Forcing her knees beneath her, Janice clung to the toilet stall and dragged herself upward. Her steps were shaky and she tumbled from one wall to the next, forcing herself not to look down as she edged around the old man. Outside the smell of petrol overpowered the stink of the toilets and she gagged on it.

‘Help me, please,’ moaned the old man, his voice broken and raw.

No, she told herself. If she stayed it would be the same story, boys with their baseball bats, old men with their knives, and they had the nerve to call her a monster. A voice called out from the car park for her to stop, another screamed.

She’d been seen.

Fear kicked her in the gut like an old friend. The old man’s memories cleared for a second and she dived for the alley that ran alongside the petrol station toilets. Set aside from the main petrol station the little building backed up against a small pocket of concrete where they stored the bins and various broken things. The chain link fence bit into Janice’s finger for only a moment before it sizzled and melted.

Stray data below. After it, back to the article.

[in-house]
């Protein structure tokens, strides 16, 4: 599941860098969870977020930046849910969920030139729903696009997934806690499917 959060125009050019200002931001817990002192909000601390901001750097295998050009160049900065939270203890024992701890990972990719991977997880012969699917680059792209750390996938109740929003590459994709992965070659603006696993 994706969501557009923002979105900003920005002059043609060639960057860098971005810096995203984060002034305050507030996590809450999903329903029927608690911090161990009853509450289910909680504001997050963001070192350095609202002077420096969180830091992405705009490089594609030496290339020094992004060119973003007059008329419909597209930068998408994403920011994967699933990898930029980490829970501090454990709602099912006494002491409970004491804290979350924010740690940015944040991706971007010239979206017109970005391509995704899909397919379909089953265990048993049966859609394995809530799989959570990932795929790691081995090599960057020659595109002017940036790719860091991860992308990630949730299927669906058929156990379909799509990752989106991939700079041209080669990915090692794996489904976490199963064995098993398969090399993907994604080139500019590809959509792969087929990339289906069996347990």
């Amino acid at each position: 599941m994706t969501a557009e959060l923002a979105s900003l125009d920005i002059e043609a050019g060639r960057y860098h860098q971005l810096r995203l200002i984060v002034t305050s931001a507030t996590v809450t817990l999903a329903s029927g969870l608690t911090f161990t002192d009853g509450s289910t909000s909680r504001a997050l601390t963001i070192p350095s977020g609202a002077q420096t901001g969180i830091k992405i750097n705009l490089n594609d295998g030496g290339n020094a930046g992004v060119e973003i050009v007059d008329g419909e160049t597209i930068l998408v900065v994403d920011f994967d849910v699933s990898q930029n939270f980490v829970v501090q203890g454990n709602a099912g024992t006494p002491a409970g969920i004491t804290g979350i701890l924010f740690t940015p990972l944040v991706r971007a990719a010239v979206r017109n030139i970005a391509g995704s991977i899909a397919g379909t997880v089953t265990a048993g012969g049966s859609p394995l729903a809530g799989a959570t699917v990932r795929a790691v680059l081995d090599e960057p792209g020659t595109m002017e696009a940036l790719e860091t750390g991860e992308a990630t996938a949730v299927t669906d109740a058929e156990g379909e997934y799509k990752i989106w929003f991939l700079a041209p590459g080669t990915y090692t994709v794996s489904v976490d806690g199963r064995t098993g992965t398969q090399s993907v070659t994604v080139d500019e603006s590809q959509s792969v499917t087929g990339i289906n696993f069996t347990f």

It was dark she told herself. They’d put the colour of her skin down to weird lighting.

The voices from the car park didn’t follow her through into the wasteland on the other side and once the darkness was deep enough to hide her Janice fell again. The ground caught her, thrumming with life it wrapped itself around her shivering frame and held her close. For a moment she hoped that it might swallow her, keep her safe from the boys and the old men, but it didn’t.

‘Janice? Janice wake up.’ A hand shook her shoulder but she didn’t rise. The adrenaline from earlier had gone and now the old man’s memories were running their course. He’d tried to be a good father, he even tried to be a good grandfather when his daughter finally found it in herself to forgive him, but for some reason he always ended up making a mistake and finding himself alone.

‘She’s here! I found her!’

She moaned as the ground fell away and the cold night air swept around her. There was warmth but it was muted, kept from her by cloth and leather.

‘Time to get you out of here old girl. I told you this wasn’t a place for us.’

She was moving, leaving the place she had fallen with great striding steps.

‘Dan?’ she peeled her eyes open, the image of grey wrinkled figure inside a small mahogany box still etched on her retinas.

‘I’m here, don’t you worry.’